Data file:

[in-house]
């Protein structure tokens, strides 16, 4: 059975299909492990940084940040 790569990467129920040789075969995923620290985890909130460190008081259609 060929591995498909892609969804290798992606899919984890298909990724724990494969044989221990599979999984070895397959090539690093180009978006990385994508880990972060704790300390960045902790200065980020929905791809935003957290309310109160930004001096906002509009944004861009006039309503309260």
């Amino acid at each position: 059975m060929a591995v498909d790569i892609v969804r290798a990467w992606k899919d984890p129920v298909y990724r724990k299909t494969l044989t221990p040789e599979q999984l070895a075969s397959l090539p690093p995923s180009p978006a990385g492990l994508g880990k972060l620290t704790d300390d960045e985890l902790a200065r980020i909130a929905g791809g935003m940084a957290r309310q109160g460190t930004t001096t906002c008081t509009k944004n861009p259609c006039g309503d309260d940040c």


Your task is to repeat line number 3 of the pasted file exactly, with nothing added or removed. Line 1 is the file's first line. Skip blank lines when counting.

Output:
């Amino acid at each position: 059975m060929a591995v498909d790569i892609v969804r290798a990467w992606k899919d984890p129920v298909y990724r724990k299909t494969l044989t221990p040789e599979q999984l070895a075969s397959l090539p690093p995923s180009p978006a990385g492990l994508g880990k972060l620290t704790d300390d960045e985890l902790a200065r980020i909130a929905g791809g935003m940084a957290r309310q109160g460190t930004t001096t906002c008081t509009k944004n861009p259609c006039g309503d309260d940040c």